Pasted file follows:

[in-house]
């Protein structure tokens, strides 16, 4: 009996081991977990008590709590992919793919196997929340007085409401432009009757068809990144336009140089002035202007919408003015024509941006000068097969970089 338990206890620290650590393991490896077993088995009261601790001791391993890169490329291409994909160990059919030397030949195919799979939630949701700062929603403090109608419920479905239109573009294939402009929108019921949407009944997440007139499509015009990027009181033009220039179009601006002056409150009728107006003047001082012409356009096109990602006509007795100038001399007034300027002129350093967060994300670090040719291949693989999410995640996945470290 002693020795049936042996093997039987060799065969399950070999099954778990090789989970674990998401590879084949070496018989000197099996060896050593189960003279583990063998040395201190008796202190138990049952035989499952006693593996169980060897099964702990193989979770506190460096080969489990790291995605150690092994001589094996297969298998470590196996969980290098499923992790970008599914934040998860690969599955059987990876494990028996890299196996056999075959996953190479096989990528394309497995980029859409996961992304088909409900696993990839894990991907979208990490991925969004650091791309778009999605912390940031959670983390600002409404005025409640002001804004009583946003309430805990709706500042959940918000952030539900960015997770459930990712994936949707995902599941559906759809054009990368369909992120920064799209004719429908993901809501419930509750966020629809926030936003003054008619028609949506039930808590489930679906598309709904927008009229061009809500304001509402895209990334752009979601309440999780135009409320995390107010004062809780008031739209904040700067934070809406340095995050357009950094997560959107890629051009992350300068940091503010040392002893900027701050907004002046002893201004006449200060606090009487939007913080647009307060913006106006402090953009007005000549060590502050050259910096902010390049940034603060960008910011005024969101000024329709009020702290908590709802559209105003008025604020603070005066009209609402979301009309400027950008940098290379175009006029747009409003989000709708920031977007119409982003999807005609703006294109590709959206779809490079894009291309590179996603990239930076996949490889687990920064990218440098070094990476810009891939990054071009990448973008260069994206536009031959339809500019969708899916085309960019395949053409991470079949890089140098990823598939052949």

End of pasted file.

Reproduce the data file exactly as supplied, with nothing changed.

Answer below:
[in-house]
């Protein structure tokens, strides 16, 4: 009996081991977990008590709590992919793919196997929340007085409401432009009757068809990144336009140089002035202007919408003015024509941006000068097969970089 338990206890620290650590393991490896077993088995009261601790001791391993890169490329291409994909160990059919030397030949195919799979939630949701700062929603403090109608419920479905239109573009294939402009929108019921949407009944997440007139499509015009990027009181033009220039179009601006002056409150009728107006003047001082012409356009096109990602006509007795100038001399007034300027002129350093967060994300670090040719291949693989999410995640996945470290 002693020795049936042996093997039987060799065969399950070999099954778990090789989970674990998401590879084949070496018989000197099996060896050593189960003279583990063998040395201190008796202190138990049952035989499952006693593996169980060897099964702990193989979770506190460096080969489990790291995605150690092994001589094996297969298998470590196996969980290098499923992790970008599914934040998860690969599955059987990876494990028996890299196996056999075959996953190479096989990528394309497995980029859409996961992304088909409900696993990839894990991907979208990490991925969004650091791309778009999605912390940031959670983390600002409404005025409640002001804004009583946003309430805990709706500042959940918000952030539900960015997770459930990712994936949707995902599941559906759809054009990368369909992120920064799209004719429908993901809501419930509750966020629809926030936003003054008619028609949506039930808590489930679906598309709904927008009229061009809500304001509402895209990334752009979601309440999780135009409320995390107010004062809780008031739209904040700067934070809406340095995050357009950094997560959107890629051009992350300068940091503010040392002893900027701050907004002046002893201004006449200060606090009487939007913080647009307060913006106006402090953009007005000549060590502050050259910096902010390049940034603060960008910011005024969101000024329709009020702290908590709802559209105003008025604020603070005066009209609402979301009309400027950008940098290379175009006029747009409003989000709708920031977007119409982003999807005609703006294109590709959206779809490079894009291309590179996603990239930076996949490889687990920064990218440098070094990476810009891939990054071009990448973008260069994206536009031959339809500019969708899916085309960019395949053409991470079949890089140098990823598939052949």